Quantification of PGE2 was performed on supernatants collected at 24, 48, and 72 hours of culture. IL-6 production was evaluated in supernatant (SN) after 5 days of culture. To measure IL-12p70 production by mDCs, culture SNs were collected at day 7 (5 days + 48 hours after LPS stimulation).
PGE2 levels were measured by competitive enzyme-linked immunosorbent assay (ELISA) technique using a commercially available ELISA kit (R&D Systems Europe). IL-6 and IL-12p70 were quantified using a sandwich type assay (Beckman Coulter for IL-6; BioSource Europe, Nivelles, Belgium for IL-12p70), according to the manufacturer's instructions. Concentrations were calculated by comparison with known standards with a lowest detection limit of 39 pg/mL, 3 pg/mL, and 0.5 pg/mL for PGE2, IL-6, and IL-12p70, respectively. All determinations were made in duplicates.
Descriptive and analytical statistics were performed using the SPSS (version 15; Chicago, IL) software package. Descriptive data were presented as mean plus or minus SD. Comparison between different conditions was performed using the paired sample t test, except in the case of IL-12p70 production, for which the nonparametric Wilcoxon test was used as the result of the marked variability of IL-12 secretion. Correlation between PGE2 levels and CD14 or CD1a expression was performed by Pearson correlation coefficient (r value). A P value of less than .05, less than .01, or less than .001 was considered statistically significant.
MSCs inhibit monocyte-derived DC differentiation induced by GM-CSF and IL-4
CD14+ cells purified from peripheral blood of healthy donors were cultured in medium with GM-CSF and IL-4 to induce DC differentiation. Cultures were set either in the absence or in the presence of MSCs at different monocyte/MSC ratios (ranging from 100:1 to 1:1). After 5 days, DC differentiation was assessed by analyzing the expression of CD1a, CD14, and of the costimulatory molecules CD80 and CD86. CD14+ cells cultured alone underwent differentiation into classic iDCs (the mean percentage of CD14- and CD1a-positive cells was < 0.5% and 81.3%, respectively, whereas the mean MRFI of CD80 and CD86 was 5.5 and 3.8, respectively). The same cells, cultured in the presence of MSCs, displayed a surface phenotype that revealed a poor degree of differentiation. For example, at 5:1 monocyte/MSC ratio, the mean percentage of CD14+ and CD1a+ cells in 20 independent experiments was 66% and 18%, respectively, whereas the mean MRFI of CD80 and CD86 was 3.9 and 4.4, respectively (not shown). Thus, only a small fraction of monocytes had lost CD14 and expressed CD1a. Figure 1 shows a representative experiment. Notably, maximal inhibition could be observed from 1:1 up to 10:1 monocyte/MSC ratios. The inhibitory effect decreased at 20:1 and was virtually absent at 100:1 ratio (not shown). Moreover, it is of note that total cell recovery did not differ between cells cultured under standard conditions (ie, with GM-CSF and IL-4) and cells cultured in the presence of MSCs (not shown), thus suggesting that MSCs affect DC differentiation but not viability.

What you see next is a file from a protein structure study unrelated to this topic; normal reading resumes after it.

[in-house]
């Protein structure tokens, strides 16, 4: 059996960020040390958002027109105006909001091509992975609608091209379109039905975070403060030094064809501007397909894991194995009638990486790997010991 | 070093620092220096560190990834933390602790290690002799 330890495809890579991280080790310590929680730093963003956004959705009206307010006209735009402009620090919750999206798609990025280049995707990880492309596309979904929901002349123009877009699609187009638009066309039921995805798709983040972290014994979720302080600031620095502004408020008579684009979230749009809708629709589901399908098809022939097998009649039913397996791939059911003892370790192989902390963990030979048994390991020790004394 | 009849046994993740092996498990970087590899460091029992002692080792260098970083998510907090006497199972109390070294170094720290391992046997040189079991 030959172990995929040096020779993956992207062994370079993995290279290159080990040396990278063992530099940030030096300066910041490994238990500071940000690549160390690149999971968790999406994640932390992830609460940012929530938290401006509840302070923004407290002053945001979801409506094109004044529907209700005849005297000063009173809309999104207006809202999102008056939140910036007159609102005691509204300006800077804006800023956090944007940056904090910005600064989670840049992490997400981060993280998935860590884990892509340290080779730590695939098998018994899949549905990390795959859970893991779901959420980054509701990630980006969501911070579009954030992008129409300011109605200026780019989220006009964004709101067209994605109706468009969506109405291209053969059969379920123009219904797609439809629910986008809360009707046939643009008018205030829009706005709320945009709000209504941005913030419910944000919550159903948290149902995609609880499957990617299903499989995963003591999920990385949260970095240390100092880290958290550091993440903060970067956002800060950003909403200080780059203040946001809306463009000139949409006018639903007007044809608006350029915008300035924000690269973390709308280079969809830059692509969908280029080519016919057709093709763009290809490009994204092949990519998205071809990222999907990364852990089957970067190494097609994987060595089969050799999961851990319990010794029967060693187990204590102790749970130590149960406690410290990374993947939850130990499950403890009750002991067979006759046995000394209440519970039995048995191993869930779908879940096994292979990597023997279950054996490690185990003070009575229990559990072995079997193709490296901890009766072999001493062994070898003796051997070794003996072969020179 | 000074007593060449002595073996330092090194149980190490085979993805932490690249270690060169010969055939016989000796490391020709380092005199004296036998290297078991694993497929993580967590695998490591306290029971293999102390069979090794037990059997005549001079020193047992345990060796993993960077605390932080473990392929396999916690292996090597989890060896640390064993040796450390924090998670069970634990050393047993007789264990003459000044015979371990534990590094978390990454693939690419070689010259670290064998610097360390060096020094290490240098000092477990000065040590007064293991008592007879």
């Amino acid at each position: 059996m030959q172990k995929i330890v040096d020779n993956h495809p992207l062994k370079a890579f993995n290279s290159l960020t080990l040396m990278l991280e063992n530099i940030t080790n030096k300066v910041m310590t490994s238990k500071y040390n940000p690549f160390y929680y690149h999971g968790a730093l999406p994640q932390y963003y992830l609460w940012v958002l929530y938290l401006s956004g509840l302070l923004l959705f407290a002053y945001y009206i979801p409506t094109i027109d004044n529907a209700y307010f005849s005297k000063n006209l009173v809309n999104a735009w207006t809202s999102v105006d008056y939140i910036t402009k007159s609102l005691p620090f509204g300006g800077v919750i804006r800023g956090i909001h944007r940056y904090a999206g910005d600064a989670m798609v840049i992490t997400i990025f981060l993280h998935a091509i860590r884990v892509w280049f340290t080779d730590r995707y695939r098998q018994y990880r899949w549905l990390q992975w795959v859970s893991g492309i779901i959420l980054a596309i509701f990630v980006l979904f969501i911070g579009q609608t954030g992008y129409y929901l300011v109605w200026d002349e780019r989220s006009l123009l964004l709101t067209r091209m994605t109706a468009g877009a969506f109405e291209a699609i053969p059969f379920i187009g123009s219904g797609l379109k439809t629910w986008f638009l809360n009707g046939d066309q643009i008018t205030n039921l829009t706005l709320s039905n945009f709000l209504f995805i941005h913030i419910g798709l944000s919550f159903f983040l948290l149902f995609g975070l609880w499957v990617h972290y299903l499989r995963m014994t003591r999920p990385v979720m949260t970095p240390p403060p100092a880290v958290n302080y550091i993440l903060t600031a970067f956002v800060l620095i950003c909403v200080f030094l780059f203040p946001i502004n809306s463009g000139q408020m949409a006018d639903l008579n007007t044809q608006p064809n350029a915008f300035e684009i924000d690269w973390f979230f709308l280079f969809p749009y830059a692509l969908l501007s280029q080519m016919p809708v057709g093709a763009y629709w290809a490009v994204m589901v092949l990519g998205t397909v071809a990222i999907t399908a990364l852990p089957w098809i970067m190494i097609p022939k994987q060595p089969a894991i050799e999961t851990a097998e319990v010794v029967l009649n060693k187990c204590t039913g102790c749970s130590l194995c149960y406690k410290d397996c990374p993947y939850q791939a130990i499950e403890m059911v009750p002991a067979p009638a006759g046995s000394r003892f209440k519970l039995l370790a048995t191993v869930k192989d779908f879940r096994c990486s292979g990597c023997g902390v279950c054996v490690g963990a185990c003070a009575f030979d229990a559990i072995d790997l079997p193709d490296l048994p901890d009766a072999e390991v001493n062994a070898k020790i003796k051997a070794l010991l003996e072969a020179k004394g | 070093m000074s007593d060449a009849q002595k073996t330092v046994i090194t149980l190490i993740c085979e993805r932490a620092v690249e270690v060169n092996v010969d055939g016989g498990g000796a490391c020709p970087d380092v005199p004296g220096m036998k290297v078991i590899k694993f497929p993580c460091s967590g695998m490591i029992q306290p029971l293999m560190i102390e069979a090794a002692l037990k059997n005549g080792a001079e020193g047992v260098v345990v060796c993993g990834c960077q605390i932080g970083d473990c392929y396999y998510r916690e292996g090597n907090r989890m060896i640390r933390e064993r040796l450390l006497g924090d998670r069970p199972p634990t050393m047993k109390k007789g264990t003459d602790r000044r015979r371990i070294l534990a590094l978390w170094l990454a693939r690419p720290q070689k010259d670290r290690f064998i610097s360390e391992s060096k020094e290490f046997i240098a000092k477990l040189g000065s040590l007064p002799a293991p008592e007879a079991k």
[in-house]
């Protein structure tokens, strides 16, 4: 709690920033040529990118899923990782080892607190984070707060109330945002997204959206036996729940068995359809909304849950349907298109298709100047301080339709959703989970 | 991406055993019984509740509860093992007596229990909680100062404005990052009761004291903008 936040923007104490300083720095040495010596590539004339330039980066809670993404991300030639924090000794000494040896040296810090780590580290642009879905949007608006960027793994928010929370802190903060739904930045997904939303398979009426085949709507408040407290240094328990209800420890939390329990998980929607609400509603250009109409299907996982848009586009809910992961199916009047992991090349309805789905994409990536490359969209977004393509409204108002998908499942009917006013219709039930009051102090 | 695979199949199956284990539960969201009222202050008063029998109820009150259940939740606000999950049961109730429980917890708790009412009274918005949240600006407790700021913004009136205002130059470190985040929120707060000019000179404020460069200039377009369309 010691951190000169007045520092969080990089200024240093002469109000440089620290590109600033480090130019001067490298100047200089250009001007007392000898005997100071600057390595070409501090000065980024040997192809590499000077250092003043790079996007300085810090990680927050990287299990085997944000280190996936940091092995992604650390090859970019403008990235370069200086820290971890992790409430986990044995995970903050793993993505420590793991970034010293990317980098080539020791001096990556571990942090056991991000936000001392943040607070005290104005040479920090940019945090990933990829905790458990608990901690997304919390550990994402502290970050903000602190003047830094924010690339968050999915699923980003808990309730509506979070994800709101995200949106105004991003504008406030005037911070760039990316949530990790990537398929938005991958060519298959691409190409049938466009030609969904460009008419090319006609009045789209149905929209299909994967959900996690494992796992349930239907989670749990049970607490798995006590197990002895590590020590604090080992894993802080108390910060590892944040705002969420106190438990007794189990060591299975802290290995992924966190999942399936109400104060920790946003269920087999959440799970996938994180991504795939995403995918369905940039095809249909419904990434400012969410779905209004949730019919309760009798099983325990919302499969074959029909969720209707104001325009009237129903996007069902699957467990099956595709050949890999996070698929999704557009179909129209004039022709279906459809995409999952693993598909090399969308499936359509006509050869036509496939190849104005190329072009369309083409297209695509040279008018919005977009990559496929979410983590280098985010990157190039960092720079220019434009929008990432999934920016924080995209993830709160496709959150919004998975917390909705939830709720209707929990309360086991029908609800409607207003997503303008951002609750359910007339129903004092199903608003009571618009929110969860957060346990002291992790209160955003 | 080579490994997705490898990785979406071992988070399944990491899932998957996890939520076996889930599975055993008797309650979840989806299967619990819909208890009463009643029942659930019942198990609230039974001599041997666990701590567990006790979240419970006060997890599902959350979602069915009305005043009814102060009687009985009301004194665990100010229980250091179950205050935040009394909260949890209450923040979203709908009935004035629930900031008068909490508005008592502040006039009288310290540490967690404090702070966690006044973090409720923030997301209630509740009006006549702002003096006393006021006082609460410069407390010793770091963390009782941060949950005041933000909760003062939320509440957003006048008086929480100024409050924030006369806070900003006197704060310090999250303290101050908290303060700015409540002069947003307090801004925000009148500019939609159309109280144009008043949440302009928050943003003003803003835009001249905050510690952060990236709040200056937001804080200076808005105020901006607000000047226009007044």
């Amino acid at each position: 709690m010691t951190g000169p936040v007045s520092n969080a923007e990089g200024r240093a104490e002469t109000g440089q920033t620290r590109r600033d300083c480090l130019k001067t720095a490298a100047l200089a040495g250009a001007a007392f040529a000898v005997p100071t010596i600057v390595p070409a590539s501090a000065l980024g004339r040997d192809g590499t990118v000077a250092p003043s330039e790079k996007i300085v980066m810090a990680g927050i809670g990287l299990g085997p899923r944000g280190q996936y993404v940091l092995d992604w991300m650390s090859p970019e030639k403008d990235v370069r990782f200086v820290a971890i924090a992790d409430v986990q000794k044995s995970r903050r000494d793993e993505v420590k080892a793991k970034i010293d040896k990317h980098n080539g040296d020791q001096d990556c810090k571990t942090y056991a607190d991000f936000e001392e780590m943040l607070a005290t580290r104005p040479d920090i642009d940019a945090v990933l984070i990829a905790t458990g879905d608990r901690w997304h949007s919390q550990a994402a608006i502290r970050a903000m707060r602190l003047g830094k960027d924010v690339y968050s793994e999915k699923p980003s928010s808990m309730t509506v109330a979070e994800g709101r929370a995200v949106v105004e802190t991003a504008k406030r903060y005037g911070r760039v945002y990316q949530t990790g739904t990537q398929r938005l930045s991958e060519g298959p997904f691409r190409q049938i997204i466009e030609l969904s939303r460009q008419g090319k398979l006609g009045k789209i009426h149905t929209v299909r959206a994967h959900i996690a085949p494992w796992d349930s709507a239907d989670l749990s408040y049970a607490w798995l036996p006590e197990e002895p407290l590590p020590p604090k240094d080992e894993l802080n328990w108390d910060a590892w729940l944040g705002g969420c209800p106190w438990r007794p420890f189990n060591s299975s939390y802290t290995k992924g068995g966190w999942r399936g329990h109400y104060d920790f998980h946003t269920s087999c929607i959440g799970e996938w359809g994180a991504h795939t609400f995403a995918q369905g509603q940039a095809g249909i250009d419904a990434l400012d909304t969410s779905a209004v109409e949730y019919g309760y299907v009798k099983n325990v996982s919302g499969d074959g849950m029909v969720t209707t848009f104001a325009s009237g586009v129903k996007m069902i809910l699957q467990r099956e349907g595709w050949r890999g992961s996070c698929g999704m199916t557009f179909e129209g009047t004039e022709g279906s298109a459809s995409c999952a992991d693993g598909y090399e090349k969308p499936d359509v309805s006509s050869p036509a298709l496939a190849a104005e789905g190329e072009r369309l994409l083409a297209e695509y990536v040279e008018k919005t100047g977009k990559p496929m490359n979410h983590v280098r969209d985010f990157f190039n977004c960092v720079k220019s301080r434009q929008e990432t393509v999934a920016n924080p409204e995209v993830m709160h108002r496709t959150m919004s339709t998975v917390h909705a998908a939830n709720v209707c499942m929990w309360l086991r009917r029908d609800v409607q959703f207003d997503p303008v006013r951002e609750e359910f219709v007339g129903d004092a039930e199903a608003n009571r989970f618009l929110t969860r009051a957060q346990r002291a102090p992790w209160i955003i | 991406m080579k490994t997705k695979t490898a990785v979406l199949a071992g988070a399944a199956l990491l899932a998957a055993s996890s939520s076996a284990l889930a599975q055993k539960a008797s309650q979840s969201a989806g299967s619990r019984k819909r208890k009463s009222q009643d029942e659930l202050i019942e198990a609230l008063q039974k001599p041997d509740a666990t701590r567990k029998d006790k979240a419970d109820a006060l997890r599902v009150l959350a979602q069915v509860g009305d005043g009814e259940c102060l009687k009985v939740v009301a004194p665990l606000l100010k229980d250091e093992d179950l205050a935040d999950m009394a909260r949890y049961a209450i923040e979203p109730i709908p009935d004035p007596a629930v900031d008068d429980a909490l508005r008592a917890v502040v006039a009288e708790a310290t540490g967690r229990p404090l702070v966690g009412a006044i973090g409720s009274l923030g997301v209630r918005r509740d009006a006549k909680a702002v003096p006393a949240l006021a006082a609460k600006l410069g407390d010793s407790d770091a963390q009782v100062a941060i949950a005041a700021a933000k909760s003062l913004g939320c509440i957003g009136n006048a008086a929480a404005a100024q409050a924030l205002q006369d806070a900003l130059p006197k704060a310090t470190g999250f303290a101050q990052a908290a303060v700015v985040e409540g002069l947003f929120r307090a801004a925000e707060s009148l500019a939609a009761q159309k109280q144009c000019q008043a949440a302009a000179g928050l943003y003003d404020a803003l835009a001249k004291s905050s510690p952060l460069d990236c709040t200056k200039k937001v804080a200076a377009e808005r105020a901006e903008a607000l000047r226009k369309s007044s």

To induce further DC maturation, LPS was added to cells that had been cultured for 5 days either in the absence or in the presence of MSCs. Surface marker analysis was performed after 2 additional days in culture. In agreement with previous data,22,23 the surface density of the costimulatory molecules CD80 and CD86 and of the maturation marker CD83 was significantly lower in cells cultured in the presence of MSCs. Data obtained from 12 independent experiments are shown in Figure 2: the mean percentages plus or minus SD of CD14+ and CD1a+ cells cultured in the absence of MSCs were 0.06% plus or minus 0.01% and 79.5% plus or minus 18.1%, respectively. In contrast, in the presence of MSCs, they were 56.2% plus or minus 19.5% and 11.7% plus or minus 9.1%, respectively (Figure 2A; P < .001 for both). Figure 2B shows the MRFI for CD80, CD86, and CD83 of cells cultured in the absence (30.7 ± 18.1, 77.1 ± 41.8, and 2.8 ± 1.2, respectively) or in the presence of MSCs (13.4 ± 5.3, 40.5 ± 19.6, and 1.5 ± 0.6; P < .01 for all). In another series of experiments, we analyzed whether the addition of MSCs to monocyte-derived iDCs could prevent the progression toward fully differentiated mDCs. To this aim, iDCs were cultured with LPS either in absence or in the presence of MSCs (added at day 5). As shown in Figure 1, MSCs did not interfere with LPS-induced maturation of iDCs because the surface density of CD80, CD86, and CD83 was comparable with that of mDCs obtained in the absence of MSCs. These findings indicate that MSCs exert a strong inhibitory effect on the differentiation process from monocytes to iDCs but not on the LPS-induced maturation of iDCs to mDCs.